Horner: No Renault power unit updates until Russia

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Red Bull Racing chief Christian Horner is not expecting the team to receive any updates for its Renault power unit until the Russian Grand Prix in October.

Red Bull has endured a difficult first half of the 2015 Formula 1 season, with many of the issues with its RB11 car stemming from the Renault power unit.

The problems have been grave enough to prompt team owner Dietrich Mateschitz and advisor Helmut Marko to issue a quit threat over Renault’s lack of performance.

Although the French marque has made some progress in recent races, there is still some uncertainty about the future of its relationship with Red Bull and sister team Toro Rosso.

All engine suppliers in F1 are allocated tokens to spend on updates across the course of the season in a bid to improve the power unit.

Mercedes and Ferrari have both made some improvements since the beginning of the season, but Horner confirmed on Friday in Hungary that Renault would not be using any of its tokens until the Russian Grand Prix in October.

“I don’t think there is anything scheduled now before Sochi,” Horner said.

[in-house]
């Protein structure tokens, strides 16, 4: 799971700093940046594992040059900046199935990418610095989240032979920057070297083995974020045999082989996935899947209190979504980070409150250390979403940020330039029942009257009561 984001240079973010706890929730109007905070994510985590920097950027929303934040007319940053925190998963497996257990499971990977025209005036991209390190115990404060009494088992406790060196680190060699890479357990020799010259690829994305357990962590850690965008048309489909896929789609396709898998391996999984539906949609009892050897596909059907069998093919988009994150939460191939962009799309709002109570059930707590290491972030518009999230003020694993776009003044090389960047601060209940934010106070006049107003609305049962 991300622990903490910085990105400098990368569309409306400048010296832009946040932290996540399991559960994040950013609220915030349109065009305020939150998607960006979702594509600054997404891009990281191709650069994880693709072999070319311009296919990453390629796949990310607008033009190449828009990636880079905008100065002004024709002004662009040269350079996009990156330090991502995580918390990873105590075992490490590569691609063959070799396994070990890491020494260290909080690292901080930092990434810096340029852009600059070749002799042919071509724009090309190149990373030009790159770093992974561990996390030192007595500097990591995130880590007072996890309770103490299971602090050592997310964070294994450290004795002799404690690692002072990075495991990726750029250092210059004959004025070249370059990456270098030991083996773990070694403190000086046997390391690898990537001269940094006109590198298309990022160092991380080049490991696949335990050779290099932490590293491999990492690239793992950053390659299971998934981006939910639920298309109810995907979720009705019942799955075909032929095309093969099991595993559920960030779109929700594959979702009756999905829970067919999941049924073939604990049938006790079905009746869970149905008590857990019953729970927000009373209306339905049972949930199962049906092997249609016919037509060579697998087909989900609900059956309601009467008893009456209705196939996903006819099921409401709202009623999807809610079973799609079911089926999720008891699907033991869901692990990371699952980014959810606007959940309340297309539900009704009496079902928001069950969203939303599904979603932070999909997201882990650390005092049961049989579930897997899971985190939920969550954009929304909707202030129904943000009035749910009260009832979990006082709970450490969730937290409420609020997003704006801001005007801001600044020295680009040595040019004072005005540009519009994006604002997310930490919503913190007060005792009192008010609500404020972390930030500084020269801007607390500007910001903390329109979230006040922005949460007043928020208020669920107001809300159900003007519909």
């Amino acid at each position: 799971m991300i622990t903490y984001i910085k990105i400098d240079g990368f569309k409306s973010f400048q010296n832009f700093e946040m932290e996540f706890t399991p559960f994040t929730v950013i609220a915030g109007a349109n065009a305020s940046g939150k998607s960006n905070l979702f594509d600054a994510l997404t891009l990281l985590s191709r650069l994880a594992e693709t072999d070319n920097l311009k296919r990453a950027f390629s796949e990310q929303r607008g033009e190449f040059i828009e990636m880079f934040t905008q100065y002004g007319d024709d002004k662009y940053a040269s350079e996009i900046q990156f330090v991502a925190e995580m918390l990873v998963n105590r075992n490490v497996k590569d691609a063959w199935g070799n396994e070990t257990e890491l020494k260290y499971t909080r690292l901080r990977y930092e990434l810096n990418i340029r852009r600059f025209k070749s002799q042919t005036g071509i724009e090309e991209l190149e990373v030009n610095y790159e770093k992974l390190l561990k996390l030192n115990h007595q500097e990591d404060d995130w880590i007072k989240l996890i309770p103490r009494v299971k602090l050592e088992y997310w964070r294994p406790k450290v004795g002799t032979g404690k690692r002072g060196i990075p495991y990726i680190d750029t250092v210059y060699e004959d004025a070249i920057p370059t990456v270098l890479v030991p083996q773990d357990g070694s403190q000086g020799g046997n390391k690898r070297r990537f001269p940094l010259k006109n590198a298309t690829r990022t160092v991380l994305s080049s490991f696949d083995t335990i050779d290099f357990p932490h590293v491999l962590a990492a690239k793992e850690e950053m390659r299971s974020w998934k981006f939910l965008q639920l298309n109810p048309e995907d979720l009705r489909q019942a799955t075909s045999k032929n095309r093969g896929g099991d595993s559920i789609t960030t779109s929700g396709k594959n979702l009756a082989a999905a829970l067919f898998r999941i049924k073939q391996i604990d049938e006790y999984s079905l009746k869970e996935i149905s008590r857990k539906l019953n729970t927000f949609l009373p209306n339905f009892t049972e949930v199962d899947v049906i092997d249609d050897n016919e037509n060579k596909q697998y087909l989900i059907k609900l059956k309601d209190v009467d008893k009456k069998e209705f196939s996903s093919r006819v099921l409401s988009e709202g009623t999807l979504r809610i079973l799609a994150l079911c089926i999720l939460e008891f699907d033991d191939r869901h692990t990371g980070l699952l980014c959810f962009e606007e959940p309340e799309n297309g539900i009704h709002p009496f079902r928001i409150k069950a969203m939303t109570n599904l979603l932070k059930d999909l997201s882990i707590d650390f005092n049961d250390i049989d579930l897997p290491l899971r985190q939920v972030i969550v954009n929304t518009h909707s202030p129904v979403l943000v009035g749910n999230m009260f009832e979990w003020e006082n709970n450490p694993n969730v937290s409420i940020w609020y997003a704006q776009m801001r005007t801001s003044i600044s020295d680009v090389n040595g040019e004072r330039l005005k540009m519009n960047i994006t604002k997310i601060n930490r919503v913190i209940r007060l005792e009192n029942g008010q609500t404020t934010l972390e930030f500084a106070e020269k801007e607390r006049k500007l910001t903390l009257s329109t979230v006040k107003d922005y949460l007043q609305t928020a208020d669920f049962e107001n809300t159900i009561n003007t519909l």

“That probably is the earliest that we are going to see any form of development or use of the tokens, so the engines we’ve got at the moment are what we’re having to live with for the time being.”

“So engines four and five of what the drivers have been using between Friday and Sunday racing. Unfortunately [Daniel] Ricciardo has now lost engine four, so he’s only got engine five, that came into service for the first time in Austria, to get him through the next few races.

“So only time will tell as to whether we can get to Sochi or not without incurring another penalty before introducing an upgraded unit.”

When asked if some form of Mercedes engine would be an option for 2016, Horner reaffirmed Red Bull’s existing partnership with Renault which lasts until the end of next season.

“We have an agreement with Renault to the end of next year and of course as a partner, we’re expecting them to enable us to run in a competitive manner,” Horner said.

“In order to do that, we need a competitive engine. Of course, Renault need that more than anybody as well for both of their customer teams.”